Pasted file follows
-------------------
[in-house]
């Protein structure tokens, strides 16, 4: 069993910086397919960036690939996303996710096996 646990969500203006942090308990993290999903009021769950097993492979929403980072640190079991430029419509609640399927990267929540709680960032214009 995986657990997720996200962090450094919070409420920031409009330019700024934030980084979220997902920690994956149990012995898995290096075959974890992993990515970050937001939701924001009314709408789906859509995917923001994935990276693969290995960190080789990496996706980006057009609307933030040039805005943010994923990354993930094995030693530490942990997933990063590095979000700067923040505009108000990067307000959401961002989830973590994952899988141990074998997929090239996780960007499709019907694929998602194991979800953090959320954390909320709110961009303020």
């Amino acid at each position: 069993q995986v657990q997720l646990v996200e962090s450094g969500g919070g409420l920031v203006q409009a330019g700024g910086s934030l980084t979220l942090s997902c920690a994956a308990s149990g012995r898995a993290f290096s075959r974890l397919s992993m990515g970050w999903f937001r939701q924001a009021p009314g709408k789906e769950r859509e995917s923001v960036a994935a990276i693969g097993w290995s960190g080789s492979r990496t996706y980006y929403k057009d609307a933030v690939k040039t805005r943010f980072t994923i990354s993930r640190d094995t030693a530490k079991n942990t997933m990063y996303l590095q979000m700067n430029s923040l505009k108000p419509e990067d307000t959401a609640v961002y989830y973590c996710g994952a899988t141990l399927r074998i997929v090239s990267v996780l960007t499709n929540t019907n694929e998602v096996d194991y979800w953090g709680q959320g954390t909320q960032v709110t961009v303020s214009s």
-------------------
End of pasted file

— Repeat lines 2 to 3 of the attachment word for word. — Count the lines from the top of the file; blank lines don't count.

């Protein structure tokens, strides 16, 4: 069993910086397919960036690939996303996710096996 646990969500203006942090308990993290999903009021769950097993492979929403980072640190079991430029419509609640399927990267929540709680960032214009 995986657990997720996200962090450094919070409420920031409009330019700024934030980084979220997902920690994956149990012995898995290096075959974890992993990515970050937001939701924001009314709408789906859509995917923001994935990276693969290995960190080789990496996706980006057009609307933030040039805005943010994923990354993930094995030693530490942990997933990063590095979000700067923040505009108000990067307000959401961002989830973590994952899988141990074998997929090239996780960007499709019907694929998602194991979800953090959320954390909320709110961009303020």
């Amino acid at each position: 069993q995986v657990q997720l646990v996200e962090s450094g969500g919070g409420l920031v203006q409009a330019g700024g910086s934030l980084t979220l942090s997902c920690a994956a308990s149990g012995r898995a993290f290096s075959r974890l397919s992993m990515g970050w999903f937001r939701q924001a009021p009314g709408k789906e769950r859509e995917s923001v960036a994935a990276i693969g097993w290995s960190g080789s492979r990496t996706y980006y929403k057009d609307a933030v690939k040039t805005r943010f980072t994923i990354s993930r640190d094995t030693a530490k079991n942990t997933m990063y996303l590095q979000m700067n430029s923040l505009k108000p419509e990067d307000t959401a609640v961002y989830y973590c996710g994952a899988t141990l399927r074998i997929v090239s990267v996780l960007t499709n929540t019907n694929e998602v096996d194991y979800w953090g709680q959320g954390t909320q960032v709110t961009v303020s214009s």